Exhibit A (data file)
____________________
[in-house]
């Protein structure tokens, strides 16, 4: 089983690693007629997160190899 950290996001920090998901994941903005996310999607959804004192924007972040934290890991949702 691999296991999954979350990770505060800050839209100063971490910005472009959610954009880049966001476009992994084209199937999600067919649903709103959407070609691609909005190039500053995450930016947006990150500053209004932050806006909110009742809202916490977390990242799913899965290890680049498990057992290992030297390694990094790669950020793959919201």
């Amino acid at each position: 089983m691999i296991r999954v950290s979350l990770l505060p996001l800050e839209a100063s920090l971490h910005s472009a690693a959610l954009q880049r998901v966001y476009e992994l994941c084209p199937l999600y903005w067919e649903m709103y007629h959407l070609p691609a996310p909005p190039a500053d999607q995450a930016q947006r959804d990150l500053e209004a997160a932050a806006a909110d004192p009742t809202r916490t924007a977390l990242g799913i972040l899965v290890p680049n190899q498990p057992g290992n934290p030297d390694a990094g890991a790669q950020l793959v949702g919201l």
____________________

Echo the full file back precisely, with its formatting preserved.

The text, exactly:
[in-house]
């Protein structure tokens, strides 16, 4: 089983690693007629997160190899 950290996001920090998901994941903005996310999607959804004192924007972040934290890991949702 691999296991999954979350990770505060800050839209100063971490910005472009959610954009880049966001476009992994084209199937999600067919649903709103959407070609691609909005190039500053995450930016947006990150500053209004932050806006909110009742809202916490977390990242799913899965290890680049498990057992290992030297390694990094790669950020793959919201």
């Amino acid at each position: 089983m691999i296991r999954v950290s979350l990770l505060p996001l800050e839209a100063s920090l971490h910005s472009a690693a959610l954009q880049r998901v966001y476009e992994l994941c084209p199937l999600y903005w067919e649903m709103y007629h959407l070609p691609a996310p909005p190039a500053d999607q995450a930016q947006r959804d990150l500053e209004a997160a932050a806006a909110d004192p009742t809202r916490t924007a977390l990242g799913i972040l899965v290890p680049n190899q498990p057992g290992n934290p030297d390694a990094g890991a790669q950020l793959v949702g919201l």